Statins and other lipid-lowering therapy and pregnancy outcomes in homozygous familial hypercholesterolaemia: A retrospective review of 39 pregnancies

  • Theunis C. Botha
    Corresponding author.
    Department of Medicine, Faculty of Health Sciences, University of the Witwatersrand, Private Bag 3, WITS, 2050, Johannesburg, South Africa
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  • Gillian J. Pilcher
    Carbohydrate & Lipid Metabolism Research Unit, Department of Medicine, Faculty of Health Sciences, University of the Witwatersrand, Private Bag 3, WITS, 2050, Johannesburg, South Africa
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  • Karen Wolmarans
    Division of Lipidology, Department of Medicine, Faculty of Health Sciences, University of Cape Town, 5th Floor Chris Barnard Building, Anzio Road Observatory, 7925, Cape Town, South Africa
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  • Dirk J. Blom
    Division of Lipidology, Department of Medicine, Faculty of Health Sciences, University of Cape Town, 5th Floor Chris Barnard Building, Anzio Road Observatory, 7925, Cape Town, South Africa
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  • Frederick J. Raal
    Carbohydrate & Lipid Metabolism Research Unit, Department of Medicine, Faculty of Health Sciences, University of the Witwatersrand, Private Bag 3, WITS, 2050, Johannesburg, South Africa
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      • Statin exposure during pregnancy might not be as detrimental to the fetus as previously thought.
      • Pregnancy complications in homozygous familial hypercholesterolaemia patients did not differ from healthy woman.
      • Birth weights between statin exposed and non-exposed pregnancies was similar.
      • No severe skeletal abnormalities or developmental delay occurred in statin exposed fetusses.


      Background and aims

      Pregnancy in HoFH females is associated with further elevation of already markedly elevated low density lipoprotein cholesterol (LDL-C) levels, particularly if lipid-lowering therapy is discontinued, placing the mother and fetus at increased cardiovascular risk. Lipoprotein apheresis is the current recommended treatment for pregnant HoFH patients. However, this is costly, time consuming, and is not available in many countries. Alternative treatment strategies to control hypercholesterolaemia during pregnancy in HoFH patients are necessary.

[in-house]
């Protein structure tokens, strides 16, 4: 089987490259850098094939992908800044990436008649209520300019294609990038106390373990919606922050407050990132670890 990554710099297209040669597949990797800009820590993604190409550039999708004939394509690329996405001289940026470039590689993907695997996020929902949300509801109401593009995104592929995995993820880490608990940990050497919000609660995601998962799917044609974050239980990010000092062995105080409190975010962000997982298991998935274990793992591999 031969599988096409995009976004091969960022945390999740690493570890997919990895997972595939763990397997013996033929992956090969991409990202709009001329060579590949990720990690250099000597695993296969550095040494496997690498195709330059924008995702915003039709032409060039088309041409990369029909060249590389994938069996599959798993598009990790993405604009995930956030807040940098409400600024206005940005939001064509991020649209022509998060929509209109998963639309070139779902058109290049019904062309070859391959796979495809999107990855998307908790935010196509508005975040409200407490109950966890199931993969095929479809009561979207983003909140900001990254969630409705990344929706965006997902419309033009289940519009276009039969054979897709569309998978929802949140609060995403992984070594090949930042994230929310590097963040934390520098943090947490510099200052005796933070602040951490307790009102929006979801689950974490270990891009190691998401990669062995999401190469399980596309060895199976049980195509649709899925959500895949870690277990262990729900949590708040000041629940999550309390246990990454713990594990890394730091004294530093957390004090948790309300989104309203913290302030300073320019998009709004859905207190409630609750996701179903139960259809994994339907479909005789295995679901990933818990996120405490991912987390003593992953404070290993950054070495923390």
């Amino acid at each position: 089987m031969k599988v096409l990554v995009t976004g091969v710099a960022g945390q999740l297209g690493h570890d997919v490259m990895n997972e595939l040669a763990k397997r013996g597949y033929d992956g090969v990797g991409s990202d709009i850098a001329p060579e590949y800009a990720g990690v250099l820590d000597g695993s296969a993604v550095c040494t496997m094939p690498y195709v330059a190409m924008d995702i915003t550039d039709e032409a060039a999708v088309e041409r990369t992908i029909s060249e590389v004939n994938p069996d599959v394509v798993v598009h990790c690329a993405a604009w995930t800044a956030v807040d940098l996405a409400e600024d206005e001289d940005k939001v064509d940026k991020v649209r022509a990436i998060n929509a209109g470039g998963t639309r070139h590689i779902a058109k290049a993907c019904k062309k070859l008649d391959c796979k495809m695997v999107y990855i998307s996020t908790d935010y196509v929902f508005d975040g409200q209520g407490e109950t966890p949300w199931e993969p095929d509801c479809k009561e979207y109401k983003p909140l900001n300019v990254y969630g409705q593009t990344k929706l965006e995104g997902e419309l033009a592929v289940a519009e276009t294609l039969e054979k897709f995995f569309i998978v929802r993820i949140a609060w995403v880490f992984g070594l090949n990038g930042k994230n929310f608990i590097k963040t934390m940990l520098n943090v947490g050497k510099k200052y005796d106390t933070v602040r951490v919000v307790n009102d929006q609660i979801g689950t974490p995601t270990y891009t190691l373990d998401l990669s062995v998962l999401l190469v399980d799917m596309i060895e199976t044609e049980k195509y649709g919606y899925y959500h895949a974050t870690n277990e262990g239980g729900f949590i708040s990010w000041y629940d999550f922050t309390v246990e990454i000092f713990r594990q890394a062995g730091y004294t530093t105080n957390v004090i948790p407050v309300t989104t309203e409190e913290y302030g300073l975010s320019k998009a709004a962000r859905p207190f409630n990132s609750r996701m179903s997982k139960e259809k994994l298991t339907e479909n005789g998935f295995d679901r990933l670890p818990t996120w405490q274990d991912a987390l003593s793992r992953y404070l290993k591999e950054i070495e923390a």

This study was a retrospective review of 39 pregnancies from a cohort of 20 genotypically confirmed female HoFH patients.


      No maternal cardiac complications or deaths occurred during the pregnancies or during the first year postpartum. Twenty five pregnancies were exposed to lipid-lowering therapy, of which 18 were exposed to statin therapy, just prior to or during the pregnancy. Thirty three (84%) pregnancies carried to term, 3 (8%) premature deliveries and 3 (8%) miscarriages were observed. Complications associated with pregnancy in these HoFH patients, did not differ from those reported during pregnancies of otherwise healthy woman.


      HoFH is a severe disease impacting significantly on life expectancy. However, for many females with HoFH, despite the high cardiovascular risk, pregnancy is not uncommon. In resource poor settings and when LA is not available, lipid lowering therapy, particularly statin therapy during pregnancy, appears to be safe for both mother and fetus and is an acceptable alternative for LDL-C reduction in these high risk patients.


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